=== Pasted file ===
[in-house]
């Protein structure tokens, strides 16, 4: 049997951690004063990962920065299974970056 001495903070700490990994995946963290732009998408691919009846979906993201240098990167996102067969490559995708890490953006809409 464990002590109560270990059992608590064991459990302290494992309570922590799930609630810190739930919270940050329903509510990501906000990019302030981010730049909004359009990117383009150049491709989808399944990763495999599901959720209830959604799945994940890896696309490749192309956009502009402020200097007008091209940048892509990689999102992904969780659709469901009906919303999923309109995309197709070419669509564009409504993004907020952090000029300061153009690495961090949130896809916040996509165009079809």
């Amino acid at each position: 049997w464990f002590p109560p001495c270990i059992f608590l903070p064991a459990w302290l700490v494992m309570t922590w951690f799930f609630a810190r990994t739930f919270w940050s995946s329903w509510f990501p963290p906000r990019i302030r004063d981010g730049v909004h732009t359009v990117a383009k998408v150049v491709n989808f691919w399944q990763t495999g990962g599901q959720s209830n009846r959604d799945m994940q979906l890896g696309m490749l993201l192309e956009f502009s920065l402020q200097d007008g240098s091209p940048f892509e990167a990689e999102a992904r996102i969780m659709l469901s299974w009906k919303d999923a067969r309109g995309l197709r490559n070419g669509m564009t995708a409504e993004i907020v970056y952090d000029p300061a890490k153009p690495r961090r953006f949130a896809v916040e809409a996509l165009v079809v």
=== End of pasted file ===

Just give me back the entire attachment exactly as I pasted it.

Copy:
[in-house]
């Protein structure tokens, strides 16, 4: 049997951690004063990962920065299974970056 001495903070700490990994995946963290732009998408691919009846979906993201240098990167996102067969490559995708890490953006809409 464990002590109560270990059992608590064991459990302290494992309570922590799930609630810190739930919270940050329903509510990501906000990019302030981010730049909004359009990117383009150049491709989808399944990763495999599901959720209830959604799945994940890896696309490749192309956009502009402020200097007008091209940048892509990689999102992904969780659709469901009906919303999923309109995309197709070419669509564009409504993004907020952090000029300061153009690495961090949130896809916040996509165009079809």
């Amino acid at each position: 049997w464990f002590p109560p001495c270990i059992f608590l903070p064991a459990w302290l700490v494992m309570t922590w951690f799930f609630a810190r990994t739930f919270w940050s995946s329903w509510f990501p963290p906000r990019i302030r004063d981010g730049v909004h732009t359009v990117a383009k998408v150049v491709n989808f691919w399944q990763t495999g990962g599901q959720s209830n009846r959604d799945m994940q979906l890896g696309m490749l993201l192309e956009f502009s920065l402020q200097d007008g240098s091209p940048f892509e990167a990689e999102a992904r996102i969780m659709l469901s299974w009906k919303d999923a067969r309109g995309l197709r490559n070419g669509m564009t995708a409504e993004i907020v970056y952090d000029p300061a890490k153009p690495r961090r953006f949130a896809v916040e809409a996509l165009v079809v």